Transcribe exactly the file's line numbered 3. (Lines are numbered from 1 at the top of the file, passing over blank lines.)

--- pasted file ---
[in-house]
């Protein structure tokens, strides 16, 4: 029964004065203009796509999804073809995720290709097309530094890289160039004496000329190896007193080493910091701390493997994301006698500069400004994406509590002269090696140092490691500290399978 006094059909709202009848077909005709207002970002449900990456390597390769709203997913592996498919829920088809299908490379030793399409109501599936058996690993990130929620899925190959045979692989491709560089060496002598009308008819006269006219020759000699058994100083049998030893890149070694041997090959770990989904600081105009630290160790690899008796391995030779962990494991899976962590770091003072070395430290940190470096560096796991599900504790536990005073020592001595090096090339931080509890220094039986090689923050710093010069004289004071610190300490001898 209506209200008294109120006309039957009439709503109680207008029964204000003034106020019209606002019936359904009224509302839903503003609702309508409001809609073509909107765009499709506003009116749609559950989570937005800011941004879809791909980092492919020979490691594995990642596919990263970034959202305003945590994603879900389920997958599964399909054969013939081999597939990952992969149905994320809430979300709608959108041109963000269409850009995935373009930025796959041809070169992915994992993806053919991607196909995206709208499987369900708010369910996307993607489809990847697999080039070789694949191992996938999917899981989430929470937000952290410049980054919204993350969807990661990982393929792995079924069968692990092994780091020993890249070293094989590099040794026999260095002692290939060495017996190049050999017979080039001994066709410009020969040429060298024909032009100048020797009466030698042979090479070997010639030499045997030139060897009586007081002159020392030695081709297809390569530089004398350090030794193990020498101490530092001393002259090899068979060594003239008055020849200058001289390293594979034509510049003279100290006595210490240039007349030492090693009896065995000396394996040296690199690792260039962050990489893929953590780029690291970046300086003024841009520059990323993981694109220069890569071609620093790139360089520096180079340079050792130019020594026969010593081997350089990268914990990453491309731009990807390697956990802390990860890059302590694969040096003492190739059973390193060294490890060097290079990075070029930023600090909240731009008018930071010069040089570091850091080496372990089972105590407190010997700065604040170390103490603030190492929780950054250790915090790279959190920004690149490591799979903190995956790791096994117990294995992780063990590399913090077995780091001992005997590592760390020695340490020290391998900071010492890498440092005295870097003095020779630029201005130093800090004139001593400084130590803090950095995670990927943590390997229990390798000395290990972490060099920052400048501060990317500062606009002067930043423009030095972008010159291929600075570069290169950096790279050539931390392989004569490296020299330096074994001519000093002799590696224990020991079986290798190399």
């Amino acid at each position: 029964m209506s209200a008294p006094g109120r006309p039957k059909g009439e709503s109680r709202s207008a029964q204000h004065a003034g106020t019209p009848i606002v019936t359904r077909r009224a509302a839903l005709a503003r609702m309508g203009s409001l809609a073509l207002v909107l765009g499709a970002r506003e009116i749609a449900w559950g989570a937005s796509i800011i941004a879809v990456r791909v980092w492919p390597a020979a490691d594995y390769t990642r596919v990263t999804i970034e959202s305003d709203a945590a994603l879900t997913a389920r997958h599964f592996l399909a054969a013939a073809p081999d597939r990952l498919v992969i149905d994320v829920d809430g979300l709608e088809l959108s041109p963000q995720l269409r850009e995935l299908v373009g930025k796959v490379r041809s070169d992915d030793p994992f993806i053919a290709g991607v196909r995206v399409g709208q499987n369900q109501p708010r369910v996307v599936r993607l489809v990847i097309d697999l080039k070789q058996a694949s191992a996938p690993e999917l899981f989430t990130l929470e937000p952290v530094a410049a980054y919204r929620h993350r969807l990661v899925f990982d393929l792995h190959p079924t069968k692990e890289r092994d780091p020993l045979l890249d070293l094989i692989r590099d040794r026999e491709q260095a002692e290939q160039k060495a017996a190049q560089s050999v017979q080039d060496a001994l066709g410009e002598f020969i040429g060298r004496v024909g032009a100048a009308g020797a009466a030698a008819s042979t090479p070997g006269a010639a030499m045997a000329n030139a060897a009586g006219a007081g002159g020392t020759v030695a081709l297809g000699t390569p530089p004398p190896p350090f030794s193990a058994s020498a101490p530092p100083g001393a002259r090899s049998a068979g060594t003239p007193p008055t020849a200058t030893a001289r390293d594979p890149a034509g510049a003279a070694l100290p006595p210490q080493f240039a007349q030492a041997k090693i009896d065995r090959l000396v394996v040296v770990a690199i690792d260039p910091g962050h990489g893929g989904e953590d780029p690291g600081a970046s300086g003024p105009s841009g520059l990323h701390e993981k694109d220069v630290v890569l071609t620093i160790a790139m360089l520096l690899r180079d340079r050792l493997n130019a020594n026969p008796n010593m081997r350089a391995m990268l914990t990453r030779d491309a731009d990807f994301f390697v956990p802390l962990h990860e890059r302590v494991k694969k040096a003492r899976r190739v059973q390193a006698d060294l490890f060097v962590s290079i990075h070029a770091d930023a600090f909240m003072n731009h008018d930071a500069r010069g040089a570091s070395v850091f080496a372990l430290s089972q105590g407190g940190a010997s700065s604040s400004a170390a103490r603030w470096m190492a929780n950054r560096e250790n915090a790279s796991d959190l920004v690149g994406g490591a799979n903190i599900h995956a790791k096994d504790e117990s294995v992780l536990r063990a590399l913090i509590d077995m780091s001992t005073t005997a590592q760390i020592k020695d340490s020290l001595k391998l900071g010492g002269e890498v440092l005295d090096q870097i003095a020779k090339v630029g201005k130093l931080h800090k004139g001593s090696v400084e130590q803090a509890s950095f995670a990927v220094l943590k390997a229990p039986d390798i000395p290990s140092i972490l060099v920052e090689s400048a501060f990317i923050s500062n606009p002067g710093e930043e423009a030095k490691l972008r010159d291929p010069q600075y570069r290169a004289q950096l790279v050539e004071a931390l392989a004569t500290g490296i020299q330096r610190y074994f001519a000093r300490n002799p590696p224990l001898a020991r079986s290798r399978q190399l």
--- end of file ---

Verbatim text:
């Amino acid at each position: 029964m209506s209200a008294p006094g109120r006309p039957k059909g009439e709503s109680r709202s207008a029964q204000h004065a003034g106020t019209p009848i606002v019936t359904r077909r009224a509302a839903l005709a503003r609702m309508g203009s409001l809609a073509l207002v909107l765009g499709a970002r506003e009116i749609a449900w559950g989570a937005s796509i800011i941004a879809v990456r791909v980092w492919p390597a020979a490691d594995y390769t990642r596919v990263t999804i970034e959202s305003d709203a945590a994603l879900t997913a389920r997958h599964f592996l399909a054969a013939a073809p081999d597939r990952l498919v992969i149905d994320v829920d809430g979300l709608e088809l959108s041109p963000q995720l269409r850009e995935l299908v373009g930025k796959v490379r041809s070169d992915d030793p994992f993806i053919a290709g991607v196909r995206v399409g709208q499987n369900q109501p708010r369910v996307v599936r993607l489809v990847i097309d697999l080039k070789q058996a694949s191992a996938p690993e999917l899981f989430t990130l929470e937000p952290v530094a410049a980054y919204r929620h993350r969807l990661v899925f990982d393929l792995h190959p079924t069968k692990e890289r092994d780091p020993l045979l890249d070293l094989i692989r590099d040794r026999e491709q260095a002692e290939q160039k060495a017996a190049q560089s050999v017979q080039d060496a001994l066709g410009e002598f020969i040429g060298r004496v024909g032009a100048a009308g020797a009466a030698a008819s042979t090479p070997g006269a010639a030499m045997a000329n030139a060897a009586g006219a007081g002159g020392t020759v030695a081709l297809g000699t390569p530089p004398p190896p350090f030794s193990a058994s020498a101490p530092p100083g001393a002259r090899s049998a068979g060594t003239p007193p008055t020849a200058t030893a001289r390293d594979p890149a034509g510049a003279a070694l100290p006595p210490q080493f240039a007349q030492a041997k090693i009896d065995r090959l000396v394996v040296v770990a690199i690792d260039p910091g962050h990489g893929g989904e953590d780029p690291g600081a970046s300086g003024p105009s841009g520059l990323h701390e993981k694109d220069v630290v890569l071609t620093i160790a790139m360089l520096l690899r180079d340079r050792l493997n130019a020594n026969p008796n010593m081997r350089a391995m990268l914990t990453r030779d491309a731009d990807f994301f390697v956990p802390l962990h990860e890059r302590v494991k694969k040096a003492r899976r190739v059973q390193a006698d060294l490890f060097v962590s290079i990075h070029a770091d930023a600090f909240m003072n731009h008018d930071a500069r010069g040089a570091s070395v850091f080496a372990l430290s089972q105590g407190g940190a010997s700065s604040s400004a170390a103490r603030w470096m190492a929780n950054r560096e250790n915090a790279s796991d959190l920004v690149g994406g490591a799979n903190i599900h995956a790791k096994d504790e117990s294995v992780l536990r063990a590399l913090i509590d077995m780091s001992t005073t005997a590592q760390i020592k020695d340490s020290l001595k391998l900071g010492g002269e890498v440092l005295d090096q870097i003095a020779k090339v630029g201005k130093l931080h800090k004139g001593s090696v400084e130590q803090a509890s950095f995670a990927v220094l943590k390997a229990p039986d390798i000395p290990s140092i972490l060099v920052e090689s400048a501060f990317i923050s500062n606009p002067g710093e930043e423009a030095k490691l972008r010159d291929p010069q600075y570069r290169a004289q950096l790279v050539e004071a931390l392989a004569t500290g490296i020299q330096r610190y074994f001519a000093r300490n002799p590696p224990l001898a020991r079986s290798r399978q190399l």